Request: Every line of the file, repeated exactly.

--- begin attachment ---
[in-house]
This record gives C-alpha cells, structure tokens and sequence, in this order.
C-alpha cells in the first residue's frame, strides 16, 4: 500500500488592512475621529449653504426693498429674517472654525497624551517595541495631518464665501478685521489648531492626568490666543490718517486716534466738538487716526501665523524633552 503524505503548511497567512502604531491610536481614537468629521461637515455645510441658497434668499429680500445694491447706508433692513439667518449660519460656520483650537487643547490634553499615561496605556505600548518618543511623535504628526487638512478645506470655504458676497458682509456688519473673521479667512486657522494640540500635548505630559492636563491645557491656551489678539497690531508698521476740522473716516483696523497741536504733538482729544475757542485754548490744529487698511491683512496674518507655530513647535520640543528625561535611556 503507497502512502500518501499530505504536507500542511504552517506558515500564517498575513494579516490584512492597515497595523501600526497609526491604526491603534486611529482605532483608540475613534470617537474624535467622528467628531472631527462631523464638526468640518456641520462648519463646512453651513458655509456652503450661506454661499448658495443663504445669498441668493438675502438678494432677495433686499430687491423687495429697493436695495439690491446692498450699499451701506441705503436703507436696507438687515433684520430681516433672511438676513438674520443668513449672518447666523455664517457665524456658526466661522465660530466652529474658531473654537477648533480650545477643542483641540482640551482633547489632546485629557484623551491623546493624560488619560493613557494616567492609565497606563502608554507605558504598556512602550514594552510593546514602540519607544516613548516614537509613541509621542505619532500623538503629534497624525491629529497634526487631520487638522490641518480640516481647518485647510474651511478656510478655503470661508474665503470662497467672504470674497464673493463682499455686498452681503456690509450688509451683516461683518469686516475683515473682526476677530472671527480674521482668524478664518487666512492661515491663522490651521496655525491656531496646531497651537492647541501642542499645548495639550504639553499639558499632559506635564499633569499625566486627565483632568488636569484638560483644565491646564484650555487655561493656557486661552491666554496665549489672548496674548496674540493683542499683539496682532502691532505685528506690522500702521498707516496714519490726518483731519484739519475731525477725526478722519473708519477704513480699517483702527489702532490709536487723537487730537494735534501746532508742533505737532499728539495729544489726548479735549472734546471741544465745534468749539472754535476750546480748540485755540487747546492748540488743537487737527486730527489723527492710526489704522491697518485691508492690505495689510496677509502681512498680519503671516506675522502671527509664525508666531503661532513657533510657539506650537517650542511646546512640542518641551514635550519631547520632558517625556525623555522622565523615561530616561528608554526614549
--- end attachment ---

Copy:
[in-house]
This record gives C-alpha cells, structure tokens and sequence, in this order.
C-alpha cells in the first residue's frame, strides 16, 4: 500500500488592512475621529449653504426693498429674517472654525497624551517595541495631518464665501478685521489648531492626568490666543490718517486716534466738538487716526501665523524633552 503524505503548511497567512502604531491610536481614537468629521461637515455645510441658497434668499429680500445694491447706508433692513439667518449660519460656520483650537487643547490634553499615561496605556505600548518618543511623535504628526487638512478645506470655504458676497458682509456688519473673521479667512486657522494640540500635548505630559492636563491645557491656551489678539497690531508698521476740522473716516483696523497741536504733538482729544475757542485754548490744529487698511491683512496674518507655530513647535520640543528625561535611556 503507497502512502500518501499530505504536507500542511504552517506558515500564517498575513494579516490584512492597515497595523501600526497609526491604526491603534486611529482605532483608540475613534470617537474624535467622528467628531472631527462631523464638526468640518456641520462648519463646512453651513458655509456652503450661506454661499448658495443663504445669498441668493438675502438678494432677495433686499430687491423687495429697493436695495439690491446692498450699499451701506441705503436703507436696507438687515433684520430681516433672511438676513438674520443668513449672518447666523455664517457665524456658526466661522465660530466652529474658531473654537477648533480650545477643542483641540482640551482633547489632546485629557484623551491623546493624560488619560493613557494616567492609565497606563502608554507605558504598556512602550514594552510593546514602540519607544516613548516614537509613541509621542505619532500623538503629534497624525491629529497634526487631520487638522490641518480640516481647518485647510474651511478656510478655503470661508474665503470662497467672504470674497464673493463682499455686498452681503456690509450688509451683516461683518469686516475683515473682526476677530472671527480674521482668524478664518487666512492661515491663522490651521496655525491656531496646531497651537492647541501642542499645548495639550504639553499639558499632559506635564499633569499625566486627565483632568488636569484638560483644565491646564484650555487655561493656557486661552491666554496665549489672548496674548496674540493683542499683539496682532502691532505685528506690522500702521498707516496714519490726518483731519484739519475731525477725526478722519473708519477704513480699517483702527489702532490709536487723537487730537494735534501746532508742533505737532499728539495729544489726548479735549472734546471741544465745534468749539472754535476750546480748540485755540487747546492748540488743537487737527486730527489723527492710526489704522491697518485691508492690505495689510496677509502681512498680519503671516506675522502671527509664525508666531503661532513657533510657539506650537517650542511646546512640542518641551514635550519631547520632558517625556525623555522622565523615561530616561528608554526614549